7 Economic Development Incentive Trends

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I am often asked about trends in incentive use by economic developers trying to stay competitive.  Here is a quick summary of the trends we see across the U.S.

  1. Incentives for everyone. Every type of entity that "creates" jobs, ranging from McDonald's and car dealerships to PhD-laden federal agencies (see National Science Foundation), wants and is likely to get state and/or local incentives from some community.
  2. Incentive programs that benefit third parties other than the companies in the community, such as transferable tax credits and credits to investors, are growing in popularity.
  3. Programs designed to help distressed areas - such as enterprise zones - are losing steam, in large part because they have not accomplished hoped-for change in those locations.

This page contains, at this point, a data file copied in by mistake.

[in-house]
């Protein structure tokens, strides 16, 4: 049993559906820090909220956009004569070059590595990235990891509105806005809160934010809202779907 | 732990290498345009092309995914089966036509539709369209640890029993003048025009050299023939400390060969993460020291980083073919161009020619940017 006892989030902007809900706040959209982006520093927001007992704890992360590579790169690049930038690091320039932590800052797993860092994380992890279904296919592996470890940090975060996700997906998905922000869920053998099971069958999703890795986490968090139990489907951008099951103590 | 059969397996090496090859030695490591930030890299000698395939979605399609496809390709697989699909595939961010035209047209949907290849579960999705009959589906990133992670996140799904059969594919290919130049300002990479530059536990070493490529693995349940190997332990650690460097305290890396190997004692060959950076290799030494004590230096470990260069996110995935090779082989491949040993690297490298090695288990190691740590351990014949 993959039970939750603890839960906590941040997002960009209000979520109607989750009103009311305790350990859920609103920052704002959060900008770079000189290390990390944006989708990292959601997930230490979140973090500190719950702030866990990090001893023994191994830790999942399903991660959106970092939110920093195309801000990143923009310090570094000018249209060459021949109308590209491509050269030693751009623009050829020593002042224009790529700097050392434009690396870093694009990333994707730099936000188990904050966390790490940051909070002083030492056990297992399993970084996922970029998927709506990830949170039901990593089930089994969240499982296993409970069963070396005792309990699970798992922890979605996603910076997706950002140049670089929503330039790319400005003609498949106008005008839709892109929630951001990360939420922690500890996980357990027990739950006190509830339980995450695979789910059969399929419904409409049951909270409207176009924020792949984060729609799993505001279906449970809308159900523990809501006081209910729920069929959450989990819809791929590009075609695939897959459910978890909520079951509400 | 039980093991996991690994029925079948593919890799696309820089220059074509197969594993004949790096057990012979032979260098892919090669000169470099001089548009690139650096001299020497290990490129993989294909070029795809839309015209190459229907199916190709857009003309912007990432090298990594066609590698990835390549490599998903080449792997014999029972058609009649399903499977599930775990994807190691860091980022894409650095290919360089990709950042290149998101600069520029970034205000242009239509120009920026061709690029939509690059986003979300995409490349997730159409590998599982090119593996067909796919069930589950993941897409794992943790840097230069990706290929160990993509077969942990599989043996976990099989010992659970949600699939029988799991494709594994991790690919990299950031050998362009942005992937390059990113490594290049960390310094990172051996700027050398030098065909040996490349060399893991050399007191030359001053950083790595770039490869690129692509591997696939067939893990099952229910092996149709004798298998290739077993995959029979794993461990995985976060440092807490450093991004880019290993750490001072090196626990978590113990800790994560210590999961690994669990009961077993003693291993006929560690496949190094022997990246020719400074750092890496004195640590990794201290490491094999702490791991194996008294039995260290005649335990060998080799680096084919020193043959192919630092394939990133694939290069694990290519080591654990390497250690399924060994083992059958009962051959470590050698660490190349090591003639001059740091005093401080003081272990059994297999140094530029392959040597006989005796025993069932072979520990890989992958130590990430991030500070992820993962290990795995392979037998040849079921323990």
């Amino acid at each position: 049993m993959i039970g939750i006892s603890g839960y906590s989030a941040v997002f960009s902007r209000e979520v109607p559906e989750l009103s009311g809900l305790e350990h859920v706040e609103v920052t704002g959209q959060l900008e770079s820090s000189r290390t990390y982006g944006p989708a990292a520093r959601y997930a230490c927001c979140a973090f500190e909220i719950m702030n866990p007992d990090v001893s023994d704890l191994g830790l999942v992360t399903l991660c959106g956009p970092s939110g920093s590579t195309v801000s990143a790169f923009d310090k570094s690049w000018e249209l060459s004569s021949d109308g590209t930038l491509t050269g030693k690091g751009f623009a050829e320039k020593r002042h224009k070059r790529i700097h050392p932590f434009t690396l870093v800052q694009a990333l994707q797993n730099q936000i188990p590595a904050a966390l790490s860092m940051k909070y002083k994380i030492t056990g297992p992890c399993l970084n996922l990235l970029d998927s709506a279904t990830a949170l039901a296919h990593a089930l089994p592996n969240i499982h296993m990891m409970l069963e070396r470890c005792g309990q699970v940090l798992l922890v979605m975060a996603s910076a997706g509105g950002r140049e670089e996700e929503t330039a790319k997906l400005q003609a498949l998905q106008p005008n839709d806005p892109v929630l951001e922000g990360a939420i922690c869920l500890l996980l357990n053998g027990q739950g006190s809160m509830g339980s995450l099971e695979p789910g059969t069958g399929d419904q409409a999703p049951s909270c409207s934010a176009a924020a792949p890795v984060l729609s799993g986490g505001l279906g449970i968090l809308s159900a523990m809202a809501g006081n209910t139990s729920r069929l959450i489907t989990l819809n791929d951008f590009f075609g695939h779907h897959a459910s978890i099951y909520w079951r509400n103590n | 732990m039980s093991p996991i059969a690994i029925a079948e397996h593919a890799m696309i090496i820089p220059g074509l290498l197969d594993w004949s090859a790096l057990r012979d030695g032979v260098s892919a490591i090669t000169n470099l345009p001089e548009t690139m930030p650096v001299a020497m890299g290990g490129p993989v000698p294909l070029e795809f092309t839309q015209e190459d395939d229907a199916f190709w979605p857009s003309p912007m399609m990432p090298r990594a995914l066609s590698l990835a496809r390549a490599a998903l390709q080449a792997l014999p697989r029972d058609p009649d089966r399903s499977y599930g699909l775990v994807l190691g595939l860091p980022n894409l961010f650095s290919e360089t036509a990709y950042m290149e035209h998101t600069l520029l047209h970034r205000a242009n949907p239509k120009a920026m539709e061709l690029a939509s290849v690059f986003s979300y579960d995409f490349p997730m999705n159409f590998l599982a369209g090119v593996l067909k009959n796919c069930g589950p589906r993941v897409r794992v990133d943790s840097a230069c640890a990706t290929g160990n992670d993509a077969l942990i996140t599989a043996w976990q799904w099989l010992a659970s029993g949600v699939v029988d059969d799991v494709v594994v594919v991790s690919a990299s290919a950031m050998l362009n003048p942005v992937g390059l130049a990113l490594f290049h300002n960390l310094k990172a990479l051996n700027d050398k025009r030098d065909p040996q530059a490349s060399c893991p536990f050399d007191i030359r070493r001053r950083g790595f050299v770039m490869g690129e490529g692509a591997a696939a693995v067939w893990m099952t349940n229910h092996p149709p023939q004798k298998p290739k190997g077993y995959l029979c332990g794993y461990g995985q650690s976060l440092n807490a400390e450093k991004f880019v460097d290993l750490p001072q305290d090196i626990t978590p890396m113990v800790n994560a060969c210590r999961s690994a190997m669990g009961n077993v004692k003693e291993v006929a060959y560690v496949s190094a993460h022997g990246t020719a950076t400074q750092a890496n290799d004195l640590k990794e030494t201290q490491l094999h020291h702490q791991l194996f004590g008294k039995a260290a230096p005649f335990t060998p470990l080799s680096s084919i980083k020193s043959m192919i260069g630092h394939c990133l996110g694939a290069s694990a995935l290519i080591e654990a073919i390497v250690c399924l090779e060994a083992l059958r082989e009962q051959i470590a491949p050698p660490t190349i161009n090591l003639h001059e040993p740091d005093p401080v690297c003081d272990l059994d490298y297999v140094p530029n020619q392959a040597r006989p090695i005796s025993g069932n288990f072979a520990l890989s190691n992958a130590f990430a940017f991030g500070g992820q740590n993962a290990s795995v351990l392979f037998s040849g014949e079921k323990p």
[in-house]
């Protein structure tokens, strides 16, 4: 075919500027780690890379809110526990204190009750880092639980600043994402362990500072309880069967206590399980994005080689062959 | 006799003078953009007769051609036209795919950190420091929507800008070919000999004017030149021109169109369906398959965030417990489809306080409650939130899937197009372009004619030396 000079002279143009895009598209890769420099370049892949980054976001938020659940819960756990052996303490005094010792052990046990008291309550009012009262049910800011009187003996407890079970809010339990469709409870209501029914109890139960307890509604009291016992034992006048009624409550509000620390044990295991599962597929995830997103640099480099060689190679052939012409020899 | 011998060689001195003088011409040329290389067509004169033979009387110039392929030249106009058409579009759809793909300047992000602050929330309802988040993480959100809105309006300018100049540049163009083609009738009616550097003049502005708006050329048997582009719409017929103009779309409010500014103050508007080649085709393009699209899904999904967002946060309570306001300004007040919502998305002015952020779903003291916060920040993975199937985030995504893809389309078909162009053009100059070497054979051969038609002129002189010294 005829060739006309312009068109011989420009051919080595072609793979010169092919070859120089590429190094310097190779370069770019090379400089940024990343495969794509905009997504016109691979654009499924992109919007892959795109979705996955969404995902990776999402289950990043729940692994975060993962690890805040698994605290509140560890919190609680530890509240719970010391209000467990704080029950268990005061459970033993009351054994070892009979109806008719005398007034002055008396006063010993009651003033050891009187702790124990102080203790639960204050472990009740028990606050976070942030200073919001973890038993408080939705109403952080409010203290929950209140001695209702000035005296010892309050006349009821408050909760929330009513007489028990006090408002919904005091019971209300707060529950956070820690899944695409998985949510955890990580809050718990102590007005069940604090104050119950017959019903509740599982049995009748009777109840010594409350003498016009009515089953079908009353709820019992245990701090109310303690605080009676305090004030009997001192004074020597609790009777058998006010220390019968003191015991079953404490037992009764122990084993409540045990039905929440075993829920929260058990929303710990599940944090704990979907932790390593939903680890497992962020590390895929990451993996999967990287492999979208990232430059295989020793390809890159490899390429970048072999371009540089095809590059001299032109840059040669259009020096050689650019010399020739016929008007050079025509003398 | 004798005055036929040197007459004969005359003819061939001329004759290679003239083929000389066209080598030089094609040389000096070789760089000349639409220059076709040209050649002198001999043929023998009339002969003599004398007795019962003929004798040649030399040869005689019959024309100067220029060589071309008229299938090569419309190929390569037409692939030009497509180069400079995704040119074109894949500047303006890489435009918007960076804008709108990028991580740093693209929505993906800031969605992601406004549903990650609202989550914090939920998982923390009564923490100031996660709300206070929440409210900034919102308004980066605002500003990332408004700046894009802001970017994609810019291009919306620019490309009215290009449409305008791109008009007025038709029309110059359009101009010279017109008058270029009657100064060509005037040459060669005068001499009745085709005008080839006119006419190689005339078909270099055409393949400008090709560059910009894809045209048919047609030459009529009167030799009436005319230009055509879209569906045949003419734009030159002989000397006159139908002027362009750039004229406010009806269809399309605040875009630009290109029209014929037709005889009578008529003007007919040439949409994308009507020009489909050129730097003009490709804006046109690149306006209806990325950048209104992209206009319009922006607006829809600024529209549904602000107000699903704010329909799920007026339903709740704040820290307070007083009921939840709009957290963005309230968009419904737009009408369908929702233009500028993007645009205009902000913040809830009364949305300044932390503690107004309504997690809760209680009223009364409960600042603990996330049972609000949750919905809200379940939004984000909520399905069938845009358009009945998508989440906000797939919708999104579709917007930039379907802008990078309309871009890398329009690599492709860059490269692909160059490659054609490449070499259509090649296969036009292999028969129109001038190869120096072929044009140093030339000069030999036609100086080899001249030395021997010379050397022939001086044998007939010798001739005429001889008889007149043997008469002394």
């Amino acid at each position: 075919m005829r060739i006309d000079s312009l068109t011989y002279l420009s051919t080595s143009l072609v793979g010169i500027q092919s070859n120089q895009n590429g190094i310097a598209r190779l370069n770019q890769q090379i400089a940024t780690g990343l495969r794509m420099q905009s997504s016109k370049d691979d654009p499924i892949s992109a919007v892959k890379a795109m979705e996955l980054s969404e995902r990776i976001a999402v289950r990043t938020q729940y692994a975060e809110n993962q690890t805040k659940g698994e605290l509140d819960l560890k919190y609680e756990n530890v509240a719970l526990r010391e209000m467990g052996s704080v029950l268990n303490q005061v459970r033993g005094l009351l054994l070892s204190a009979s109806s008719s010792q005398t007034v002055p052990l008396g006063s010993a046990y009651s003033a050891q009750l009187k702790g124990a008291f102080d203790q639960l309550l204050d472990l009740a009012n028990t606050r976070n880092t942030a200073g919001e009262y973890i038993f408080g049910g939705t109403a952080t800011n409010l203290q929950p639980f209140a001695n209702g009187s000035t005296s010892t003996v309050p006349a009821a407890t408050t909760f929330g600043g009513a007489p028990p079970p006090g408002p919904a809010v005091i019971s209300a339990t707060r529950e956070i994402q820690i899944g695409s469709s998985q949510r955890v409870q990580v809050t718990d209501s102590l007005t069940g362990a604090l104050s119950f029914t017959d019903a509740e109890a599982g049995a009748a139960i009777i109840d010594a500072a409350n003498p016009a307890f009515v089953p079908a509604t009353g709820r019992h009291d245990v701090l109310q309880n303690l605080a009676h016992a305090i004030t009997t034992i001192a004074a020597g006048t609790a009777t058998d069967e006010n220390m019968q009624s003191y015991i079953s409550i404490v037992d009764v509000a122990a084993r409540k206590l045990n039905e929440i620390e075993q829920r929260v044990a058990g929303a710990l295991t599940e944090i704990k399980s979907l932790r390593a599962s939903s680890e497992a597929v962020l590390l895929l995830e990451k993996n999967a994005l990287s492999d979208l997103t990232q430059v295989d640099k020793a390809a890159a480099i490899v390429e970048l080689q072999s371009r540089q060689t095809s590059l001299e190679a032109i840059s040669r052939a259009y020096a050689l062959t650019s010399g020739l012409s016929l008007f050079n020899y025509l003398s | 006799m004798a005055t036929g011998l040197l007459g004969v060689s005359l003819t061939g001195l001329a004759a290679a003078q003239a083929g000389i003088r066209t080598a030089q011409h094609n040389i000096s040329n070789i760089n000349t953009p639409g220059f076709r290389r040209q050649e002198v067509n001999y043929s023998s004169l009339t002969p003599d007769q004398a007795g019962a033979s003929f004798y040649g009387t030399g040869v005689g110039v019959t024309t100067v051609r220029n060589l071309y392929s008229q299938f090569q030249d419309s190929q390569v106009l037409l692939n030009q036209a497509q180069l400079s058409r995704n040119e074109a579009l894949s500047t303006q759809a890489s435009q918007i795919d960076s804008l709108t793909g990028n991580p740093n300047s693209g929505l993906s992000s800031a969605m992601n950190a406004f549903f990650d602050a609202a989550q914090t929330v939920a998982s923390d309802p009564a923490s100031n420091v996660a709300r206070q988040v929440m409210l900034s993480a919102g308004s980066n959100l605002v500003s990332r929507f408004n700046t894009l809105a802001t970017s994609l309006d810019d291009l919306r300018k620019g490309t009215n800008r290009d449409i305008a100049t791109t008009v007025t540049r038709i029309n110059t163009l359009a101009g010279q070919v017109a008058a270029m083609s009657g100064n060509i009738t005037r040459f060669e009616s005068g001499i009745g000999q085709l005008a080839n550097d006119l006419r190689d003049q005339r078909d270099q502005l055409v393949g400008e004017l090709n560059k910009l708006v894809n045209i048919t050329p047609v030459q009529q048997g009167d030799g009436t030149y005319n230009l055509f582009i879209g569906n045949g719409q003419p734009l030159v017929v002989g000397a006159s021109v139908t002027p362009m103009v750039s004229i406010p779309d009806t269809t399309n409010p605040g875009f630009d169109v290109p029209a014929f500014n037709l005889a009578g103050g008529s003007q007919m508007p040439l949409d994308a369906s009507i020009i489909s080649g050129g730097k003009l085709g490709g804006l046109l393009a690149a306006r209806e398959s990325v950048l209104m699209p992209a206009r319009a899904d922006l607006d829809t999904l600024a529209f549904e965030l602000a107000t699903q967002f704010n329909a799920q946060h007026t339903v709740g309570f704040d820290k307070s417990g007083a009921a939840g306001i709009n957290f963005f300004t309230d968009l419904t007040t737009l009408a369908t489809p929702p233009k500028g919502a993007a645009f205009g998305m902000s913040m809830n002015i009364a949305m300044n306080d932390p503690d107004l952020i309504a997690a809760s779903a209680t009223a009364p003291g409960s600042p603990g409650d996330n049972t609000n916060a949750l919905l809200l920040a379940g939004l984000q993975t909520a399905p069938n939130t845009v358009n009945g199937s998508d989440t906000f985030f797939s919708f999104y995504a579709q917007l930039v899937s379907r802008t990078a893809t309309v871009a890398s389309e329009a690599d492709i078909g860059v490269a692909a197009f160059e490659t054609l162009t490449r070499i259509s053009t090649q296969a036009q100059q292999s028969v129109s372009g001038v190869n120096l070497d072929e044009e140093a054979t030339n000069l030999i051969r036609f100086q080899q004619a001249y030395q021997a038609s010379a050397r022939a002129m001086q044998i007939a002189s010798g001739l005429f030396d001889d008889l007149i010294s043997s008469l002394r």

4. Elected officials and community groups are scrutinizing incentive programs and demanding better data on compliance and outcomes associated with incentive agreements.
  5. More states and localities are employing caps, clawbacks, performance agreements, and sunset clauses to limit the risk associated with incentives - but they are also finding these policies are harder to implement than expected.
  6. Communities are offering a variety of taxpayer-backed financing programs to entrepreneurs and small businesses that would not have received attention from economic development organizations in the past. 
  7. Specialized services to businesses - especially small, entrepreneurial and innovation-oriented firms - are rising in popularity as a complement to financial incentives.

What are your experiences with these trends? What other trends do you see?

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